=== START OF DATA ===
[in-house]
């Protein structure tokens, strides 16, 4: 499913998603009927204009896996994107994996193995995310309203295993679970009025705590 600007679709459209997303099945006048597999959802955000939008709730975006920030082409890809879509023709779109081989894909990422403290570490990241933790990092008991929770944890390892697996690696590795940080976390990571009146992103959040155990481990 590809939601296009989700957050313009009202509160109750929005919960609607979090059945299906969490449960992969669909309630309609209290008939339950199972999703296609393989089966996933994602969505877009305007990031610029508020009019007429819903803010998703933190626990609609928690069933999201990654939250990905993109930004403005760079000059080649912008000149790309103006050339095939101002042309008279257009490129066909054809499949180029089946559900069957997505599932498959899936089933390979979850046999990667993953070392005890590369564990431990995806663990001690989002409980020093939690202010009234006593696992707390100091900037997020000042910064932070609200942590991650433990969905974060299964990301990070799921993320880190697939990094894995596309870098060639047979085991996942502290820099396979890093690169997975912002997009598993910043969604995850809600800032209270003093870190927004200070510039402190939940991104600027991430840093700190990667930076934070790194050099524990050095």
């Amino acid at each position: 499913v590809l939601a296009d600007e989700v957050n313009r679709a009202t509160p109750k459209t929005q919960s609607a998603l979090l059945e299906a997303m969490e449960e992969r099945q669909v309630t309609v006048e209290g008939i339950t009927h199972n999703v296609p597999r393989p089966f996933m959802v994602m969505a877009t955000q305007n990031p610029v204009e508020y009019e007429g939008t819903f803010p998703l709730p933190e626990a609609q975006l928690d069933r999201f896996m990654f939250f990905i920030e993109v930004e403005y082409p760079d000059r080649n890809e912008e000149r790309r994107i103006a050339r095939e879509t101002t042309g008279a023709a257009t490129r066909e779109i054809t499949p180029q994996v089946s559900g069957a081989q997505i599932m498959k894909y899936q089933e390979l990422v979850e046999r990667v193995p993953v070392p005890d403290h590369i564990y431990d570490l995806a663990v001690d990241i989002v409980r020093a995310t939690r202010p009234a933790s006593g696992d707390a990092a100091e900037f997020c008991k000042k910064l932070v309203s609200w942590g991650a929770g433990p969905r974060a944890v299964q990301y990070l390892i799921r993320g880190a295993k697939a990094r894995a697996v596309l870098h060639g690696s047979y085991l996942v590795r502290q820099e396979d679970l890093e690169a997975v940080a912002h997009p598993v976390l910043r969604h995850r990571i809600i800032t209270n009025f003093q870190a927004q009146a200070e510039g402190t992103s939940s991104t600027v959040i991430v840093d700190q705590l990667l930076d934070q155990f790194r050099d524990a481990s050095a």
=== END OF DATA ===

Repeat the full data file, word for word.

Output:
[in-house]
């Protein structure tokens, strides 16, 4: 499913998603009927204009896996994107994996193995995310309203295993679970009025705590 600007679709459209997303099945006048597999959802955000939008709730975006920030082409890809879509023709779109081989894909990422403290570490990241933790990092008991929770944890390892697996690696590795940080976390990571009146992103959040155990481990 590809939601296009989700957050313009009202509160109750929005919960609607979090059945299906969490449960992969669909309630309609209290008939339950199972999703296609393989089966996933994602969505877009305007990031610029508020009019007429819903803010998703933190626990609609928690069933999201990654939250990905993109930004403005760079000059080649912008000149790309103006050339095939101002042309008279257009490129066909054809499949180029089946559900069957997505599932498959899936089933390979979850046999990667993953070392005890590369564990431990995806663990001690989002409980020093939690202010009234006593696992707390100091900037997020000042910064932070609200942590991650433990969905974060299964990301990070799921993320880190697939990094894995596309870098060639047979085991996942502290820099396979890093690169997975912002997009598993910043969604995850809600800032209270003093870190927004200070510039402190939940991104600027991430840093700190990667930076934070790194050099524990050095």
């Amino acid at each position: 499913v590809l939601a296009d600007e989700v957050n313009r679709a009202t509160p109750k459209t929005q919960s609607a998603l979090l059945e299906a997303m969490e449960e992969r099945q669909v309630t309609v006048e209290g008939i339950t009927h199972n999703v296609p597999r393989p089966f996933m959802v994602m969505a877009t955000q305007n990031p610029v204009e508020y009019e007429g939008t819903f803010p998703l709730p933190e626990a609609q975006l928690d069933r999201f896996m990654f939250f990905i920030e993109v930004e403005y082409p760079d000059r080649n890809e912008e000149r790309r994107i103006a050339r095939e879509t101002t042309g008279a023709a257009t490129r066909e779109i054809t499949p180029q994996v089946s559900g069957a081989q997505i599932m498959k894909y899936q089933e390979l990422v979850e046999r990667v193995p993953v070392p005890d403290h590369i564990y431990d570490l995806a663990v001690d990241i989002v409980r020093a995310t939690r202010p009234a933790s006593g696992d707390a990092a100091e900037f997020c008991k000042k910064l932070v309203s609200w942590g991650a929770g433990p969905r974060a944890v299964q990301y990070l390892i799921r993320g880190a295993k697939a990094r894995a697996v596309l870098h060639g690696s047979y085991l996942v590795r502290q820099e396979d679970l890093e690169a997975v940080a912002h997009p598993v976390l910043r969604h995850r990571i809600i800032t209270n009025f003093q870190a927004q009146a200070e510039g402190t992103s939940s991104t600027v959040i991430v840093d700190q705590l990667l930076d934070q155990f790194r050099d524990a481990s050095a």